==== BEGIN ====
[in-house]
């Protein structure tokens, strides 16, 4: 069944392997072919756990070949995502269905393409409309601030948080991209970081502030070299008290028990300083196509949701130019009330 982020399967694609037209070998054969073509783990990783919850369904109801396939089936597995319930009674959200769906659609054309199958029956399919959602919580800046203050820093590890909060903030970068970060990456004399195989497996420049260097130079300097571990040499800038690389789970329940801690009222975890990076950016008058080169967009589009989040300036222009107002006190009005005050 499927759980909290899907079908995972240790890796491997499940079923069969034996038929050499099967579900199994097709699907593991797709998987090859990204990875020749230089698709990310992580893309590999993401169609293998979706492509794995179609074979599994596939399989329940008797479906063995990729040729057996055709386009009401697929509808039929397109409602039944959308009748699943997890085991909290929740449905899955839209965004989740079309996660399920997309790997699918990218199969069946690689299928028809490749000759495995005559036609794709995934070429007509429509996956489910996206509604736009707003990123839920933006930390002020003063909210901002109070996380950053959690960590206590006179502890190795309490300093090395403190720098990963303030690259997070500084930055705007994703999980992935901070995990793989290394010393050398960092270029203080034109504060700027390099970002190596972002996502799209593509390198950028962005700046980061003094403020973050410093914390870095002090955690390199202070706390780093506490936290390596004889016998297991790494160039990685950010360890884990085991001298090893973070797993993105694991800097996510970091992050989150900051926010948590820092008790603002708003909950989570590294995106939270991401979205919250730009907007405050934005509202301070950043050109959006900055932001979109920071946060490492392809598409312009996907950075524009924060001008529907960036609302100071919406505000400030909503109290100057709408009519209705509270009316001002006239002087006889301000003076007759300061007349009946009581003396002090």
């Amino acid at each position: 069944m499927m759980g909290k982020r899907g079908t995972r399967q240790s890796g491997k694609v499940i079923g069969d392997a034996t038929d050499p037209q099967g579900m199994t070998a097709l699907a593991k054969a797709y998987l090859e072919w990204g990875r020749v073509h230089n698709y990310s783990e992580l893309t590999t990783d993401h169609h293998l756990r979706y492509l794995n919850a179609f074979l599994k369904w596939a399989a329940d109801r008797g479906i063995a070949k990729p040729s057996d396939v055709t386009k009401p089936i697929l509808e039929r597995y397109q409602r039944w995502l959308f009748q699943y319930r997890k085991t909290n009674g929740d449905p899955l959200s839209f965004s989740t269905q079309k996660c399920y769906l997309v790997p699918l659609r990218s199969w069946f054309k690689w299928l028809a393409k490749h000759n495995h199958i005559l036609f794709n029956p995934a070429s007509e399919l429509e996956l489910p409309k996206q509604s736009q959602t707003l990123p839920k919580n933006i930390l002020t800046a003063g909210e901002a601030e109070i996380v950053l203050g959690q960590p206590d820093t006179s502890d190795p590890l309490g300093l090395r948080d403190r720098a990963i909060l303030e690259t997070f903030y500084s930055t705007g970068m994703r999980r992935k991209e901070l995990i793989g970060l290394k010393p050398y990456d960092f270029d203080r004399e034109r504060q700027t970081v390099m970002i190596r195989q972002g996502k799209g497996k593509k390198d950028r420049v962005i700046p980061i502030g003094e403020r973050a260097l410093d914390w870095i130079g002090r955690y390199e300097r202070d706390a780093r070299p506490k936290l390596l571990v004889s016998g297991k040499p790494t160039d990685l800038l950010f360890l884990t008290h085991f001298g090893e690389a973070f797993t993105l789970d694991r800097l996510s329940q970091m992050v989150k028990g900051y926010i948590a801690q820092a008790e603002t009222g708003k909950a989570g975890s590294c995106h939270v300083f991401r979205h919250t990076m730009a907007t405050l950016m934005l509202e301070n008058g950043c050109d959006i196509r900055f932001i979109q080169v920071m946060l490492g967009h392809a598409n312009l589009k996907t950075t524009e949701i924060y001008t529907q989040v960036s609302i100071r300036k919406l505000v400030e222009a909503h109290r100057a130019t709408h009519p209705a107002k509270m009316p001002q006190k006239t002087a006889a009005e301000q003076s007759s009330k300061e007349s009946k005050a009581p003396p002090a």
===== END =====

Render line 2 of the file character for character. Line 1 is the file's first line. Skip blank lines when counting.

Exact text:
């Protein structure tokens, strides 16, 4: 069944392997072919756990070949995502269905393409409309601030948080991209970081502030070299008290028990300083196509949701130019009330 982020399967694609037209070998054969073509783990990783919850369904109801396939089936597995319930009674959200769906659609054309199958029956399919959602919580800046203050820093590890909060903030970068970060990456004399195989497996420049260097130079300097571990040499800038690389789970329940801690009222975890990076950016008058080169967009589009989040300036222009107002006190009005005050 499927759980909290899907079908995972240790890796491997499940079923069969034996038929050499099967579900199994097709699907593991797709998987090859990204990875020749230089698709990310992580893309590999993401169609293998979706492509794995179609074979599994596939399989329940008797479906063995990729040729057996055709386009009401697929509808039929397109409602039944959308009748699943997890085991909290929740449905899955839209965004989740079309996660399920997309790997699918990218199969069946690689299928028809490749000759495995005559036609794709995934070429007509429509996956489910996206509604736009707003990123839920933006930390002020003063909210901002109070996380950053959690960590206590006179502890190795309490300093090395403190720098990963303030690259997070500084930055705007994703999980992935901070995990793989290394010393050398960092270029203080034109504060700027390099970002190596972002996502799209593509390198950028962005700046980061003094403020973050410093914390870095002090955690390199202070706390780093506490936290390596004889016998297991790494160039990685950010360890884990085991001298090893973070797993993105694991800097996510970091992050989150900051926010948590820092008790603002708003909950989570590294995106939270991401979205919250730009907007405050934005509202301070950043050109959006900055932001979109920071946060490492392809598409312009996907950075524009924060001008529907960036609302100071919406505000400030909503109290100057709408009519209705509270009316001002006239002087006889301000003076007759300061007349009946009581003396002090």